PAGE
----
The community of Kahnawà:ke has observed erosion of the natural shoreline over the years, with particularly high-water levels and flooding in 2017. The shoreline and flood levels have also been impacted by interventions in the Great Lakes and the St. Lawrence, including construction of the seaway. With increased variability in weather patterns as a result of climate change, the community has identified a need to plan for rising water levels and shoreline erosion. In the Kahnawà:ke community, erosion & flooding poses a particular threat to houses & properties located directly on the shoreline, but also to fishing & recreation areas and a secondary drinking water inlet pipe location. We proposed to undertake a project that included a shoreline vulnerability assessment with an emphasis on the impact of climate change on shoreline erosion and flooding along the natural shoreline of the St. Lawrence River within the community of Kahnawà:ke.

We partnered with Shoreplan Engineering and with community members to complete the shoreline vulnerability assessment. Shoreplan conducted a technical coastal engineering assessment which included compiling existing data, completing a review of current & historic orthoimagery, conducting site visits to gather & quantify new data, assessing existing erosion control and the proposal of solutions to on-going erosion and flooding. The shoreline vulnerability assessment included both erosion and flood hazard assessments to determine the vulnerability of our community’s shoreline. The erosion hazard assessment allowed us to determine which structures along our shoreline are at risk of erosion in the future. The erosion hazard assessment revealed that the most significant cause of erosion on the studied shoreline was due to wind wave action, particularly at higher water levels. Wake generated by passing ships further contributed to erosion potential. The flood hazard assessment provided flood hazard limits to our community to help direct future development. It was discovered that a 20-year return period west-wind storm occurring at the 100-year water level will cause uprush that will overtop the riverbank and protection structures everywhere along the study area.

In addition to these field activities, we also hired a community member to conduct public awareness campaigns that addressed climate change in general as well as specifically in relation to this project. The hired community member also distributed a survey to land holders within the project study area to gauge impressions of erosion and flooding on land holder’s properties. Lastly, we hosted an open house event to provide additional information and gather input from the community.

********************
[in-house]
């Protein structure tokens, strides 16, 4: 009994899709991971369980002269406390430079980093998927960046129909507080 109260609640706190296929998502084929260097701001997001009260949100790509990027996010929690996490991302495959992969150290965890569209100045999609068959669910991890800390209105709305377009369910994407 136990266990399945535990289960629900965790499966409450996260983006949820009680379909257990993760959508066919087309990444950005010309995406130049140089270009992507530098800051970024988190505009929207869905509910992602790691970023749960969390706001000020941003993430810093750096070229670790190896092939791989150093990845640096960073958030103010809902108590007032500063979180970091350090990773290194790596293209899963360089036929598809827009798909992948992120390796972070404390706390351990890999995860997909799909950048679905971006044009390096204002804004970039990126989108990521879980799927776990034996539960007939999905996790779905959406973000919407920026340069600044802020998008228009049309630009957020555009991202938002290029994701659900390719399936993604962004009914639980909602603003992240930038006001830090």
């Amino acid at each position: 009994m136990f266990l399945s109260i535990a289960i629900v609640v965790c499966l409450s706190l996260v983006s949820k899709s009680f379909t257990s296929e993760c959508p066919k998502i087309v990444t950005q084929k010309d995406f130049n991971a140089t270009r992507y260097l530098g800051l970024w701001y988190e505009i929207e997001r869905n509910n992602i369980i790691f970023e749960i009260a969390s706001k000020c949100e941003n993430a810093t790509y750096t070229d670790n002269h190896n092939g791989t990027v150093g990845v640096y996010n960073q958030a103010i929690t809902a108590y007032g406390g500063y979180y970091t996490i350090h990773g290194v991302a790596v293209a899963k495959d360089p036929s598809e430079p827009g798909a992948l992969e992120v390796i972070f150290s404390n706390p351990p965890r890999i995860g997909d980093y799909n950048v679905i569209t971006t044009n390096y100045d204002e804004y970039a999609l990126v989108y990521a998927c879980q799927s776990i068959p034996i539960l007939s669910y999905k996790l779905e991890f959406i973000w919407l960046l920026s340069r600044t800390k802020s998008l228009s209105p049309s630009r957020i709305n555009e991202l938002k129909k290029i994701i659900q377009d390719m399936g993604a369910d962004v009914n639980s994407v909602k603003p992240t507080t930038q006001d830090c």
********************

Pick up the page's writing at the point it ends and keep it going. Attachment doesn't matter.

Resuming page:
A list of proposed options to address erosion and flooding along the shoreline were provided and tailored to specific reaches of the shore. These methods prioritized ‘soft’ solutions while also outlining the key characteristics for successful implementation of more engineered solutions if an individual landholder choses that approach. Among the natural methods it was suggested to use and enhance vegetation species already present on the landscape to reduce the erosive effects of wave action. This could include the implementation of a planting program with the goal of planting more of these local species of vegetation.  Infrastructure solutions discussed included the use of revetments, stacked armour stone walls, bulkheads or seawalls, groynes, breakwaters, and bioengineering alternatives.


Blog post: Mohawk Council of Kahnawà:ke

The Imalirijiit (Those who study water in Inuktitut) Program began in 2016 following a partnership between local organizations in Kangiqsualujjuaq (Nunavik, Quebec), and a group of university-based researchers. Kangiqsualujjuamiut were concerned about the possibility of a rare earth elements (REE) mining project starting its operations in the upper watershed of the George River (Strange Lake). The George River is essential to the traditional activities of fishing, hunting and gathering and the community wanted to start its own long-term community-based environmental monitoring program to collect baseline (or reference) data before any mining activities impact the water and environment quality in the watershed.

The Imalirijiit program includes Science land camps (Nunami Sukuijainiq), training workshops, and biomonitoring of atmospheric, aquatic and terrestrial conditions in the George River watershed, as well as interactive mapping of land use and local knowledge.